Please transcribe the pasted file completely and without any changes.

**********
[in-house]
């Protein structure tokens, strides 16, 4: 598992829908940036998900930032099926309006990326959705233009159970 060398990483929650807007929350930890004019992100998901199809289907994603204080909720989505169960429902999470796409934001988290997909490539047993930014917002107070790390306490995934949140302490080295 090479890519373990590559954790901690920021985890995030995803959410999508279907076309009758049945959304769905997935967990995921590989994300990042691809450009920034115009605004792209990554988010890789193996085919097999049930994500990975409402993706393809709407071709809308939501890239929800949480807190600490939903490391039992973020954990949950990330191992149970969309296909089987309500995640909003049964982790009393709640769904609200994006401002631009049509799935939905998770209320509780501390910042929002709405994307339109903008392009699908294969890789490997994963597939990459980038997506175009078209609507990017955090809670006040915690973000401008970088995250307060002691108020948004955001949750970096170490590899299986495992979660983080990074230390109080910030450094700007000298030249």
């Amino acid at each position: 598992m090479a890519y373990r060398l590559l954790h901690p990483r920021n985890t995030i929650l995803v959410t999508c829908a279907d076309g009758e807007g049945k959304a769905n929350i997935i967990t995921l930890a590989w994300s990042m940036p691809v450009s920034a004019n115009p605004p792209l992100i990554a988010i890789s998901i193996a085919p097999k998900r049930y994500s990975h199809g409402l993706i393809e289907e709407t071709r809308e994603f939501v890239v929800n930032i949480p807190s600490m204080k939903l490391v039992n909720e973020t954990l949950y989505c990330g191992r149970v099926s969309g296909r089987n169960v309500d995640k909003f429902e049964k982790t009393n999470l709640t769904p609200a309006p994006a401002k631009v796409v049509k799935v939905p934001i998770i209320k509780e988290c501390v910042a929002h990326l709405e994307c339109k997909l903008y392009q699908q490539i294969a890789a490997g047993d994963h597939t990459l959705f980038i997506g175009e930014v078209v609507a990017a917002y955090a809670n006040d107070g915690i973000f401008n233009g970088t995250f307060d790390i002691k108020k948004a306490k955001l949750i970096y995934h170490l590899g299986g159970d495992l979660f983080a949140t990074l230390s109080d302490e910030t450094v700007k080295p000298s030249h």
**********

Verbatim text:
[in-house]
């Protein structure tokens, strides 16, 4: 598992829908940036998900930032099926309006990326959705233009159970 060398990483929650807007929350930890004019992100998901199809289907994603204080909720989505169960429902999470796409934001988290997909490539047993930014917002107070790390306490995934949140302490080295 090479890519373990590559954790901690920021985890995030995803959410999508279907076309009758049945959304769905997935967990995921590989994300990042691809450009920034115009605004792209990554988010890789193996085919097999049930994500990975409402993706393809709407071709809308939501890239929800949480807190600490939903490391039992973020954990949950990330191992149970969309296909089987309500995640909003049964982790009393709640769904609200994006401002631009049509799935939905998770209320509780501390910042929002709405994307339109903008392009699908294969890789490997994963597939990459980038997506175009078209609507990017955090809670006040915690973000401008970088995250307060002691108020948004955001949750970096170490590899299986495992979660983080990074230390109080910030450094700007000298030249």
């Amino acid at each position: 598992m090479a890519y373990r060398l590559l954790h901690p990483r920021n985890t995030i929650l995803v959410t999508c829908a279907d076309g009758e807007g049945k959304a769905n929350i997935i967990t995921l930890a590989w994300s990042m940036p691809v450009s920034a004019n115009p605004p792209l992100i990554a988010i890789s998901i193996a085919p097999k998900r049930y994500s990975h199809g409402l993706i393809e289907e709407t071709r809308e994603f939501v890239v929800n930032i949480p807190s600490m204080k939903l490391v039992n909720e973020t954990l949950y989505c990330g191992r149970v099926s969309g296909r089987n169960v309500d995640k909003f429902e049964k982790t009393n999470l709640t769904p609200a309006p994006a401002k631009v796409v049509k799935v939905p934001i998770i209320k509780e988290c501390v910042a929002h990326l709405e994307c339109k997909l903008y392009q699908q490539i294969a890789a490997g047993d994963h597939t990459l959705f980038i997506g175009e930014v078209v609507a990017a917002y955090a809670n006040d107070g915690i973000f401008n233009g970088t995250f307060d790390i002691k108020k948004a306490k955001l949750i970096y995934h170490l590899g299986g159970d495992l979660f983080a949140t990074l230390s109080d302490e910030t450094v700007k080295p000298s030249h």